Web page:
Meanwhile, the back three episodes that we’ve been anxiously awaiting a couple of weeks for are funnier than the initial trio but are overflowing with the same heart and genuine exploration of the human condition that has since the beginning set this series apart from the rest of the pack.

Here are just a few highlights of these three for me:

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Jonathan Lisecki’s droll Francis takes down a sexual history profile of Kit Williamson’s Cal during a hilarious visit to the STD clinic in season two, episode four of EastSiders.

The Visit to the STD Clinic. You don’t get a lot of laugh-out-loud depictions of what happens when you get VD, but this one is right up there at the top, thanks in large part to the employees of the clinic, played to perfection by Matthew Wilkas, Jenn Harris and Jonathan Lisecki from Lisecki’s film Gayby (also a great watch, BTW). I have a theory that everything is made better if Lisecki has a couple of minutes in it.

And while I have absolutely no experience with STDs or visiting an STD clinic, the absurdity of the entire process and the emotions of the characters felt entirely real to me.

The Gallery Opening. Lennon Parham steals the show in a deadpan turn as gallery owner Carmella. And that’s hard to do as she’s competing with the return of Traci Lords as Cal’s drink-loving mother, Val. Parham’s line readings had me screaming. Also, I’m a continuity freak and I appreciate a little bit of nuance, so I was just over the moon when Carmella called Cal, “Kiddo.” Such a perfect little grace note.

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Stephen Guarino and Willam Belli explore different territory as Quincy and Douglas’s relationship deepens in season two.

Cal and Thom on the Rooftop. I’m really not sure how Williamson came up with this scene. He’s perfectly right about it all. Was it a guess? He’s too young to have had these revelations himself, right? I mean, it just stopped me dead in my tracks. I had to rewind and watch it again. It just shows such life wisdom. Maybe I’m making too much out of it, but it certainly proves how incredibly stupid and/or naïve I was at his age. It’s lovely. And exposes every raw emotion that Cal is having — forever questioning, is Cal — plus it ends with a macabre suicide joke. What’s not to love?

Quincy and Douglas. Williamson has pushed both Stephen Guarino and Willam Belli as performers here. Often they both do the top-level humor — and very, very well, I might add — but there are more layers here and both really rise to the occasion. When scenes could merely be a set-up to a punch line, Williamson adds depth and subtlety making the duo mine some unexpected emotions. There is a surprising amount of character growth, proving hilarity and warmth do, in fact, mix well and when you least expect it, the characters emerge multi-faceted, “like a zirconia.”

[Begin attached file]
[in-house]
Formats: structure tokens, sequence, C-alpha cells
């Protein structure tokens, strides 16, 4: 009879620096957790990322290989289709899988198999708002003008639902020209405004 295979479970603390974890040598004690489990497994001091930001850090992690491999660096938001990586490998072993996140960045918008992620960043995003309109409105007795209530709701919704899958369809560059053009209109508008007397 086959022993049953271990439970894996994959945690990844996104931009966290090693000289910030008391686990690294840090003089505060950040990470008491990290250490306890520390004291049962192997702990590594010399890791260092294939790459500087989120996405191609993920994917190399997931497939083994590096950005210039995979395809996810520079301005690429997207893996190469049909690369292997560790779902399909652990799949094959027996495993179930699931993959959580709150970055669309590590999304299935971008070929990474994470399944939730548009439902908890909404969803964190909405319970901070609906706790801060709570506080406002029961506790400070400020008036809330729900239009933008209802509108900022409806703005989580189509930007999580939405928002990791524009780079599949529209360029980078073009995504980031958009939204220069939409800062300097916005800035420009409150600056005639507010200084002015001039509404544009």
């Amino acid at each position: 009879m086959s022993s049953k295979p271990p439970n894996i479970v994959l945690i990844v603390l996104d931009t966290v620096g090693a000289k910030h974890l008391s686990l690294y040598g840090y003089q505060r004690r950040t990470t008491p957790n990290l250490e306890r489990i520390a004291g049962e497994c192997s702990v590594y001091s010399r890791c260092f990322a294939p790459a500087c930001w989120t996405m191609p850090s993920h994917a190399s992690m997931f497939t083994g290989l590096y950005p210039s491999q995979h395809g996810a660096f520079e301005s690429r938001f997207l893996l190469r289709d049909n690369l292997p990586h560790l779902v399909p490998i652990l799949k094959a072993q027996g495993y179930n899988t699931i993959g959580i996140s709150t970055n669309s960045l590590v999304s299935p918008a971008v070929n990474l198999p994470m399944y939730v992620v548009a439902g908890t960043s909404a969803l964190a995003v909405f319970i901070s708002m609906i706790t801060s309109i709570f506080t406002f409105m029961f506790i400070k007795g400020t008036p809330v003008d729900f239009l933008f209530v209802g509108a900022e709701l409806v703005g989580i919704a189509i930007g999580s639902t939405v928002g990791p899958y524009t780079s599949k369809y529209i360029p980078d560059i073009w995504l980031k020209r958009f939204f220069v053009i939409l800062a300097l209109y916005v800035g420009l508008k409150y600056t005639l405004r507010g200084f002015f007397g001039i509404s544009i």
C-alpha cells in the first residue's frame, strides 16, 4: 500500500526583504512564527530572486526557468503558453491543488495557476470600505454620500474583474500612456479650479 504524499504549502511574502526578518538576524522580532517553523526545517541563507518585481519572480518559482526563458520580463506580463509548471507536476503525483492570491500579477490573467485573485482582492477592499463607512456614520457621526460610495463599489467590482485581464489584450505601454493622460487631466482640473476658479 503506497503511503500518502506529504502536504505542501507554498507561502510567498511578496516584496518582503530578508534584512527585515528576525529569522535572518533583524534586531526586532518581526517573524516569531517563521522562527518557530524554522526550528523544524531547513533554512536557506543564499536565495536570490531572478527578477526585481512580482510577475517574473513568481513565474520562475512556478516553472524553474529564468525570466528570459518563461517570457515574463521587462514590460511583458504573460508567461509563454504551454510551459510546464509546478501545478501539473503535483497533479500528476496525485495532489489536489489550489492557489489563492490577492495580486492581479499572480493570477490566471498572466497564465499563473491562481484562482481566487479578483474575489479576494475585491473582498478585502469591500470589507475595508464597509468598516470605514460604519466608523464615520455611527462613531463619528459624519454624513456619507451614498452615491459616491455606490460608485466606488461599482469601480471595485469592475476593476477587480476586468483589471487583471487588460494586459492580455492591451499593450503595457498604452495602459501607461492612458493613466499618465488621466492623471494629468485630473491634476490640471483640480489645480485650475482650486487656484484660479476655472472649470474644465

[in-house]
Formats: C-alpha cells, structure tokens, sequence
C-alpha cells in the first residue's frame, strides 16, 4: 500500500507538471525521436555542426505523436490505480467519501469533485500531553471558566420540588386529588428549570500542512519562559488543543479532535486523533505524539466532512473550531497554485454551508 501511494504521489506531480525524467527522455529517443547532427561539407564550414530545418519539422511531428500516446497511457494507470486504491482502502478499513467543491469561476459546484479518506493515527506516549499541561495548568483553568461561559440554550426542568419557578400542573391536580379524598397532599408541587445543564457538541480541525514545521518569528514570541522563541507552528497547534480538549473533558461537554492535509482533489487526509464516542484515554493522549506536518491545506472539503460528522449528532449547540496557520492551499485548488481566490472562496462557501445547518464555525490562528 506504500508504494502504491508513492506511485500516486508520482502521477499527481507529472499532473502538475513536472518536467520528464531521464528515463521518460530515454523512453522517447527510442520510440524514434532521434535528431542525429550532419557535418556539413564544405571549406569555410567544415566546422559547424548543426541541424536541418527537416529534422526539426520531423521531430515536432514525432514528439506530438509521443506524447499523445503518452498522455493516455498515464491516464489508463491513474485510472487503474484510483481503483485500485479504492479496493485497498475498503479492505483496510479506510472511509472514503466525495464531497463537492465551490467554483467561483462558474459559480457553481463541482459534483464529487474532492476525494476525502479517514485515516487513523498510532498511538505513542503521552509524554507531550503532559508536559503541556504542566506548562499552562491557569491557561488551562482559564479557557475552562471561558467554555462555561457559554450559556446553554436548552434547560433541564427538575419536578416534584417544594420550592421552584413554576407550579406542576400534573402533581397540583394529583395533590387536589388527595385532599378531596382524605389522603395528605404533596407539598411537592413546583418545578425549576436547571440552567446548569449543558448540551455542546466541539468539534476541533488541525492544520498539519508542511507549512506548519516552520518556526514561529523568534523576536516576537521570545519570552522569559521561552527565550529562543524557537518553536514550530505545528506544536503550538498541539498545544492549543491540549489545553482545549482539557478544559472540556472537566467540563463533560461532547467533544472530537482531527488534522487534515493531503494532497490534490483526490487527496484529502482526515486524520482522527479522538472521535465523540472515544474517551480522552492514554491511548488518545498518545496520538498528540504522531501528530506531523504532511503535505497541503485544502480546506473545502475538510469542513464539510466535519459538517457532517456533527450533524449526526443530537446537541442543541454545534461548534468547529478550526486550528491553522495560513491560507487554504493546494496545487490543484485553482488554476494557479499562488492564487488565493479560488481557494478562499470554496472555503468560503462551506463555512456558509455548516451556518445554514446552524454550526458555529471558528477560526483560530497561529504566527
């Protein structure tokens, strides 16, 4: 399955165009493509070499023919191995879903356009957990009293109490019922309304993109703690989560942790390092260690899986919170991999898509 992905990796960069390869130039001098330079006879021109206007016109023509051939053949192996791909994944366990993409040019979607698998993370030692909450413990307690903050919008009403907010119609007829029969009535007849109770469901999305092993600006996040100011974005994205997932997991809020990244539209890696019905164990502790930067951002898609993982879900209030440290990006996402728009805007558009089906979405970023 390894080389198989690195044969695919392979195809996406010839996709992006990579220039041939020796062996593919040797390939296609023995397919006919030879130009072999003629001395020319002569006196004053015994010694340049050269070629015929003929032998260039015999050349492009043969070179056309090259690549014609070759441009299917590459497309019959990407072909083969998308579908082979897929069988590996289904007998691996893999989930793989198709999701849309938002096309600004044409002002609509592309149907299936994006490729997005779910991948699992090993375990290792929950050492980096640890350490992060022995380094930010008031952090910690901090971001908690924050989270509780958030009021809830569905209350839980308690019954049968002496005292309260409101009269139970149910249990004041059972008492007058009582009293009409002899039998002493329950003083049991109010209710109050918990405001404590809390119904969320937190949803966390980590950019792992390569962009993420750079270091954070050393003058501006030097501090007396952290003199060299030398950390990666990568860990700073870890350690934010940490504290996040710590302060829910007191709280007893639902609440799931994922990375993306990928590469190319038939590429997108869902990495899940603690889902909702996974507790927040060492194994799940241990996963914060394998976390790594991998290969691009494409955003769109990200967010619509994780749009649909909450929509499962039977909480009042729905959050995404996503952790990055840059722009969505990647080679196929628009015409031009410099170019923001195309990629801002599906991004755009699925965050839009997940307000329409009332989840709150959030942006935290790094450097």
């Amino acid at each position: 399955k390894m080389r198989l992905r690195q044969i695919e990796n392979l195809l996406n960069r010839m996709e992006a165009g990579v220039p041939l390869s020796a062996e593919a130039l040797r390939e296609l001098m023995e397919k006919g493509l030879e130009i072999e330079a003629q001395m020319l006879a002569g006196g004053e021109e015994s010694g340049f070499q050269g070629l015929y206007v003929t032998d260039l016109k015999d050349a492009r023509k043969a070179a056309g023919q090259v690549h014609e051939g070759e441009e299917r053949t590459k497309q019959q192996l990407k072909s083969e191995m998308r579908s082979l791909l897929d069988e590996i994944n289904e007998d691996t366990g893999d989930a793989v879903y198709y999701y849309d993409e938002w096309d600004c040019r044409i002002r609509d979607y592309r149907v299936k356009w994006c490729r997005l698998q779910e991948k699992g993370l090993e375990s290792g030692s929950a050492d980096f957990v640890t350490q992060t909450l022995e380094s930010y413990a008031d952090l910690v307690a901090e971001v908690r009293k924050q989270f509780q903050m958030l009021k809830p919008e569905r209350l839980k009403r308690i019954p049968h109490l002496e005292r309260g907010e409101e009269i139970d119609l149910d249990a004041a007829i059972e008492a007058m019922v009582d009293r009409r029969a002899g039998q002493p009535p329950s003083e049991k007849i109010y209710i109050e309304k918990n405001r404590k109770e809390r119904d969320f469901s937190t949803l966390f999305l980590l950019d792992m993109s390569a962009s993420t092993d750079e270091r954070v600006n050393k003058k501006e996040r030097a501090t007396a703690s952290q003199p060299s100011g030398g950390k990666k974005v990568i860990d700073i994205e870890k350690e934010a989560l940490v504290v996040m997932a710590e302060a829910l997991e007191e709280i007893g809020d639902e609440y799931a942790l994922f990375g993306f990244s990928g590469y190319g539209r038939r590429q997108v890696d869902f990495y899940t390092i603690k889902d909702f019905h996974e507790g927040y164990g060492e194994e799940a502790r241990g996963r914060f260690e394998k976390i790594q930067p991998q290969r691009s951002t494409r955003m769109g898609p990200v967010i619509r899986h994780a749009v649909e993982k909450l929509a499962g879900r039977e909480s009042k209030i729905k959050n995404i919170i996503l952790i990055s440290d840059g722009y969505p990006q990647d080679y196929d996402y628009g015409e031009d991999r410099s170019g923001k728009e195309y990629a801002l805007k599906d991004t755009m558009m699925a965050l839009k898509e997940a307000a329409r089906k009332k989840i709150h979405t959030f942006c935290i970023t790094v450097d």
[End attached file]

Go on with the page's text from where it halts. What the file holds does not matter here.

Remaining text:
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“Calvin, I want to be here for you in your time of need.” Brianna Brown as Hillary, seen here with Williamson, is a beautiful and hilarious force to be reckoned with in season two.

Hillary. If I’m honest, the actor in season one who was new to me but who wowed me the most was Constance Wu. This season, it was Brianna Brown as Cal’s free spirit of a sister, Hillary. I just fell head-over-heels as soon as she arrived with a potted gerbera daisy and an armload of old-fashioned suitcases and by the end of her initial epic three-minute epistle, I was a believer and by her obsessive message-leaving on the paddle boat, I was a disciple.

Ian and Jeremy. John Halbach has the daunting task of trying to appear that he is playing against type while actually playing exactly to type. First season Ian was loveable; maybe even a bit of a pushover. Second season, post-break-up Ian wanted to, you know, assert his masculinity. “You’re a puppy dog,” says Vera (Vera Miao) the power-lesbian-who’s-using-Ian-for-sex. “I’m a full-grown dog,” he counters. “A mean one.” But she doesn’t believe it and neither do we, as much as Ian, the good guy who thinks he wants to be bad, thinks he wants us to. Ultimately, Halbach’s innate Midwest wholesomeness shines through as Ian decides to reconnect with a person who will be just as much of a challenge as Kathy was, but probably will be a lot more fun. [No spoilers, people.]